Apache Kafka Meets Table Football

This article was originally posted on the Confluent blog.

What happens when you let engineers go wild building an application to track the score of a table football game? This blog post shares SPOUD’s story of engineering a simple application with Apache Kafka®, ksqlDB, and Red Hat’s Quarkus. Spoiler alert: It was a blast!

Written by Gaétan Collaud

Source: Unsplash



Let’s play

First, we needed to think in terms of events versus static databases because everything is an event. Using the event sourcing technique, we created a topic with a list of current employees.

Then, using ksqlDB queries, we created players with a starting score of 500 points.

With the query above, the toeggelomat_player compacted topic is filled every time a new employee is added to the topic employee.

To generate a new match, the Töggelomat application reads the last state from the toeggelomat_player topic and randomizes a fair match. Once the players are chosen, the application generates a new match and displays it in the front end. When the match is done, the score is entered in the UI and the application publishes the topic toeggelomat_match_result. The topic is visible in SPOUD’s data platform product, Agoora, and displays the description of the topic, the inferred schema, and the profile with some example data. Feel free to register and try it out for yourself.

After a match result, we need to compute the score, which is based on the skills of the players. If two higher-ranked players win against two lower-ranked players, they will not earn a lot of points. In reverse, if the lower-ranked players win, they will be generously rewarded. The point computation is done in the application, and the score is published on the topic toeggelomat_scores.

With ksqlDB, we create four entries (one for each player) in the topic toeggelomat_point_change based on the score published in the topic toeggelomat_scores. The point changes are then applied to the topic toeggelomat_player, to close the loop.

In summary:

  • Employees are converted to Töggelomat players
  • At the end of a match, the result is written
  • Scores are calculated from the result
  • Match scores produce point changes for each player
  • Point changes are applied to the players


Then players are selected and a random match is generated.

We expose the data as an “offer,” similar to what we call them in Agoora. The offer has a description as well as the data schema and profile. The profile is useful to data scientists who want to look more closely at the data.


Ever since the hackathon, SPOUD has been integrating Quarkus more and more. ksqlDB is also really great and easy to use. It gives you the sense of a database management system (DBMS), but you are in fact working with event streams.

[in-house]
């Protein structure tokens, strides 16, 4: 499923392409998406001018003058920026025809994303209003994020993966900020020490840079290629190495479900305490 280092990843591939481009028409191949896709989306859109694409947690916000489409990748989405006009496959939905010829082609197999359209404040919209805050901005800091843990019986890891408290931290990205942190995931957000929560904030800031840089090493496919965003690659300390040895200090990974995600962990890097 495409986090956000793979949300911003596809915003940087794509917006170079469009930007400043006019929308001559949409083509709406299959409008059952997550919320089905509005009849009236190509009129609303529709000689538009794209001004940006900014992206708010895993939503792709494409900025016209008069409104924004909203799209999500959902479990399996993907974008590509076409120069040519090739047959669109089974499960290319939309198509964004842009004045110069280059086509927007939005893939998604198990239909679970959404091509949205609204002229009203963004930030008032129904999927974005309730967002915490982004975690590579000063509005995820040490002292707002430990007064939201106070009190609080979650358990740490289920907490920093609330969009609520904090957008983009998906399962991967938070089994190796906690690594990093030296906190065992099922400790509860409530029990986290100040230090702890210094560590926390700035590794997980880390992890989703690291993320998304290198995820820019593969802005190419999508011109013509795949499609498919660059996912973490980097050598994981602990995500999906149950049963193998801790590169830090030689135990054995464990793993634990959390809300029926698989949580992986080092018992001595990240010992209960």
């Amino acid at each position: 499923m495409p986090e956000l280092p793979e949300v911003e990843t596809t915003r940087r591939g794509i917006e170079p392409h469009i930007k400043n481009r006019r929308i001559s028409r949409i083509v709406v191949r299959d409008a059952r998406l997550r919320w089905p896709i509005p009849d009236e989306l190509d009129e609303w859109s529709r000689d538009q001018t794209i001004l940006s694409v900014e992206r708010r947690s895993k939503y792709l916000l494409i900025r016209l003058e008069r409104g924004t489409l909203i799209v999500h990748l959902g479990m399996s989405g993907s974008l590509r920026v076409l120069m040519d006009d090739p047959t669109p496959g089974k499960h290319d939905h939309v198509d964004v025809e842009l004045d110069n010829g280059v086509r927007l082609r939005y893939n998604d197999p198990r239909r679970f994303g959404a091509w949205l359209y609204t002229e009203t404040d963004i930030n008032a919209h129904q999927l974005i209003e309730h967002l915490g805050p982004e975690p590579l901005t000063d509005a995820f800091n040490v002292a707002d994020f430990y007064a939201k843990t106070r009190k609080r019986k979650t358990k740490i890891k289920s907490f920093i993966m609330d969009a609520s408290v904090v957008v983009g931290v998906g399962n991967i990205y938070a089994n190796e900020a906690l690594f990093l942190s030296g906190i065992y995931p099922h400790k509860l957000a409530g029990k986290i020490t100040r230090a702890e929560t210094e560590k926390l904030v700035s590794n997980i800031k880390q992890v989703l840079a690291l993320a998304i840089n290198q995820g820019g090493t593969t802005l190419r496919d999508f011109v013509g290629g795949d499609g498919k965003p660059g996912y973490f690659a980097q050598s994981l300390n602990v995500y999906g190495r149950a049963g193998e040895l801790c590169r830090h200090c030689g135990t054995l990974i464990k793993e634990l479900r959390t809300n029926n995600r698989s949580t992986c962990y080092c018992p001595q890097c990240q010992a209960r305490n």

At the same time, you can even join streams! Isn’t that awesome? Think about all the possibilities! Yet, our use case also highlighted some pain points. For example, there is a loop, the match score is dependent on the player’s ranking, and the ranking is also influenced by the score. In a DBMS, you have a defined state at any moment, and all changes in the state are ensured by transactions. Although this makes ensuring consistency easier, events give you the flexibility to scale. For this particular use case, there is at most one match every five minutes, so the loop has the time to complete before the next match. With time-sensitive use cases, you want to avoid loops as much as possible.

The use case presented in this blog post used Confluent Cloud, which was inexpensive since there wasn’t a lot of data.

Sign up for Confluent Cloud and get $200 off usage each month for your first three months. In addition, you can use the promo code CL60BLOG for an additional $60 of free Confluent Cloud usage.*

Confluent also allows you to leverage ksqlDB as a service, although in our case the lowest instance available was bigger than what we were looking for. And because an SLA wasn’t essential for our use case, we decided to run our own ksqlDB server based on the documentation and using the Docker image from Confluent.

What’s next?

  • Real-time game information (e.g., a dashboard on a screen)
  • Slack integration
  • Achievements

For more information about Töggelomat, check out our Kafka Summit 2020 talk.

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